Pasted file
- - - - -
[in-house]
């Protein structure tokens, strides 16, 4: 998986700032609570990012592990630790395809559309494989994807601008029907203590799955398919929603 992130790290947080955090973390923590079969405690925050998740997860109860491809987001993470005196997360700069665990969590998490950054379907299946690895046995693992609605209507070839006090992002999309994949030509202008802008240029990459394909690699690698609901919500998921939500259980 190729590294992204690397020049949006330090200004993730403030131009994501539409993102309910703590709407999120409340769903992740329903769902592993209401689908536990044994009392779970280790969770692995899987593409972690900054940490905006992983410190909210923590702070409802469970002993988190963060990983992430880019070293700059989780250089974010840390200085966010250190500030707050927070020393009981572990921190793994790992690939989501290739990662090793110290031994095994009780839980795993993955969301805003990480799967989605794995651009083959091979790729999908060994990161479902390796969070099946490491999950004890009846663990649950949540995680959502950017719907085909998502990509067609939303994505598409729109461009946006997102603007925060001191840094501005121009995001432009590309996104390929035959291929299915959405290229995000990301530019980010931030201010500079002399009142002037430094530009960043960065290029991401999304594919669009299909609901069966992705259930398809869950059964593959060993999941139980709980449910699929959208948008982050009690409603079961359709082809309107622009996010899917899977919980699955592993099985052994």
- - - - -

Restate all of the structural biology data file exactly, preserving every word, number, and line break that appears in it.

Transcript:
[in-house]
């Protein structure tokens, strides 16, 4: 998986700032609570990012592990630790395809559309494989994807601008029907203590799955398919929603 992130790290947080955090973390923590079969405690925050998740997860109860491809987001993470005196997360700069665990969590998490950054379907299946690895046995693992609605209507070839006090992002999309994949030509202008802008240029990459394909690699690698609901919500998921939500259980 190729590294992204690397020049949006330090200004993730403030131009994501539409993102309910703590709407999120409340769903992740329903769902592993209401689908536990044994009392779970280790969770692995899987593409972690900054940490905006992983410190909210923590702070409802469970002993988190963060990983992430880019070293700059989780250089974010840390200085966010250190500030707050927070020393009981572990921190793994790992690939989501290739990662090793110290031994095994009780839980795993993955969301805003990480799967989605794995651009083959091979790729999908060994990161479902390796969070099946490491999950004890009846663990649950949540995680959502950017719907085909998502990509067609939303994505598409729109461009946006997102603007925060001191840094501005121009995001432009590309996104390929035959291929299915959405290229995000990301530019980010931030201010500079002399009142002037430094530009960043960065290029991401999304594919669009299909609901069966992705259930398809869950059964593959060993999941139980709980449910699929959208948008982050009690409603079961359709082809309107622009996010899917899977919980699955592993099985052994």